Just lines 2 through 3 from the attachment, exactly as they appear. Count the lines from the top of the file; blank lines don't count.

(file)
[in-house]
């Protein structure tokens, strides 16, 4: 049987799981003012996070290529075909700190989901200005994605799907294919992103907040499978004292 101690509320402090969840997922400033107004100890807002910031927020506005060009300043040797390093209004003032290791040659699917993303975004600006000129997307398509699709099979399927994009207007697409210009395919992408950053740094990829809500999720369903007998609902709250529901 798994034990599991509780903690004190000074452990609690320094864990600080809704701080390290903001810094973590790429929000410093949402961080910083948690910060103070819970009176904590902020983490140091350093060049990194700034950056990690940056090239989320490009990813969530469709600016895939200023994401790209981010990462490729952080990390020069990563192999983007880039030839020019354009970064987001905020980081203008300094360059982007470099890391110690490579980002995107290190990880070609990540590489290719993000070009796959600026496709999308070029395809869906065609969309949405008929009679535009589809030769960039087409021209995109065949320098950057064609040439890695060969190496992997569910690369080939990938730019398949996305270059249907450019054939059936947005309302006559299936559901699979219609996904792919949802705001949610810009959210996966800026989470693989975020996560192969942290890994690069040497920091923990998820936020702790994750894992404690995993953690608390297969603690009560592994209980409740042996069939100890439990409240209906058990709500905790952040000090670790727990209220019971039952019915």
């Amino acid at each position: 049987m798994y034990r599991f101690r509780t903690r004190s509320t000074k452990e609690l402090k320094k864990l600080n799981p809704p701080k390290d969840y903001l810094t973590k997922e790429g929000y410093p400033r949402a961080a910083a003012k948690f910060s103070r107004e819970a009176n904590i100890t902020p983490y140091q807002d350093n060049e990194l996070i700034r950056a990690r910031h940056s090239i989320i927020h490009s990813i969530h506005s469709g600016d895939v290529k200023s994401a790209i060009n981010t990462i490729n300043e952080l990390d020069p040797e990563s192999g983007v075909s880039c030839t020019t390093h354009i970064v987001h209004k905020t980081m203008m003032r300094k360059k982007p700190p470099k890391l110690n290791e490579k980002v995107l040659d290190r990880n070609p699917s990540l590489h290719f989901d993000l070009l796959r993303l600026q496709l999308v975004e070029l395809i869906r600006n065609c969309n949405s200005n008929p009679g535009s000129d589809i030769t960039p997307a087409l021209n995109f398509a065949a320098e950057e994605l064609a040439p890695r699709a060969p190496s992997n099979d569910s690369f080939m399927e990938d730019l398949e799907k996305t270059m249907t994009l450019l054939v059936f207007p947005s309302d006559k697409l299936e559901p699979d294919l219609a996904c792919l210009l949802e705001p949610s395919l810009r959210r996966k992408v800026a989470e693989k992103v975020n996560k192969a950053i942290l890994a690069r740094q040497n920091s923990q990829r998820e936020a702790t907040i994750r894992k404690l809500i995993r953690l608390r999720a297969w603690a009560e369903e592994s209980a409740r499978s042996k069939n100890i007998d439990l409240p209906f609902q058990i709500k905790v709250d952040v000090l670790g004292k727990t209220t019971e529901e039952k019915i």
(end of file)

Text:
């Protein structure tokens, strides 16, 4: 049987799981003012996070290529075909700190989901200005994605799907294919992103907040499978004292 101690509320402090969840997922400033107004100890807002910031927020506005060009300043040797390093209004003032290791040659699917993303975004600006000129997307398509699709099979399927994009207007697409210009395919992408950053740094990829809500999720369903007998609902709250529901 798994034990599991509780903690004190000074452990609690320094864990600080809704701080390290903001810094973590790429929000410093949402961080910083948690910060103070819970009176904590902020983490140091350093060049990194700034950056990690940056090239989320490009990813969530469709600016895939200023994401790209981010990462490729952080990390020069990563192999983007880039030839020019354009970064987001905020980081203008300094360059982007470099890391110690490579980002995107290190990880070609990540590489290719993000070009796959600026496709999308070029395809869906065609969309949405008929009679535009589809030769960039087409021209995109065949320098950057064609040439890695060969190496992997569910690369080939990938730019398949996305270059249907450019054939059936947005309302006559299936559901699979219609996904792919949802705001949610810009959210996966800026989470693989975020996560192969942290890994690069040497920091923990998820936020702790994750894992404690995993953690608390297969603690009560592994209980409740042996069939100890439990409240209906058990709500905790952040000090670790727990209220019971039952019915």
């Amino acid at each position: 049987m798994y034990r599991f101690r509780t903690r004190s509320t000074k452990e609690l402090k320094k864990l600080n799981p809704p701080k390290d969840y903001l810094t973590k997922e790429g929000y410093p400033r949402a961080a910083a003012k948690f910060s103070r107004e819970a009176n904590i100890t902020p983490y140091q807002d350093n060049e990194l996070i700034r950056a990690r910031h940056s090239i989320i927020h490009s990813i969530h506005s469709g600016d895939v290529k200023s994401a790209i060009n981010t990462i490729n300043e952080l990390d020069p040797e990563s192999g983007v075909s880039c030839t020019t390093h354009i970064v987001h209004k905020t980081m203008m003032r300094k360059k982007p700190p470099k890391l110690n290791e490579k980002v995107l040659d290190r990880n070609p699917s990540l590489h290719f989901d993000l070009l796959r993303l600026q496709l999308v975004e070029l395809i869906r600006n065609c969309n949405s200005n008929p009679g535009s000129d589809i030769t960039p997307a087409l021209n995109f398509a065949a320098e950057e994605l064609a040439p890695r699709a060969p190496s992997n099979d569910s690369f080939m399927e990938d730019l398949e799907k996305t270059m249907t994009l450019l054939v059936f207007p947005s309302d006559k697409l299936e559901p699979d294919l219609a996904c792919l210009l949802e705001p949610s395919l810009r959210r996966k992408v800026a989470e693989k992103v975020n996560k192969a950053i942290l890994a690069r740094q040497n920091s923990q990829r998820e936020a702790t907040i994750r894992k404690l809500i995993r953690l608390r999720a297969w603690a009560e369903e592994s209980a409740r499978s042996k069939n100890i007998d439990l409240p209906f609902q058990i709500k905790v709250d952040v000090l670790g004292k727990t209220t019971e529901e039952k019915i």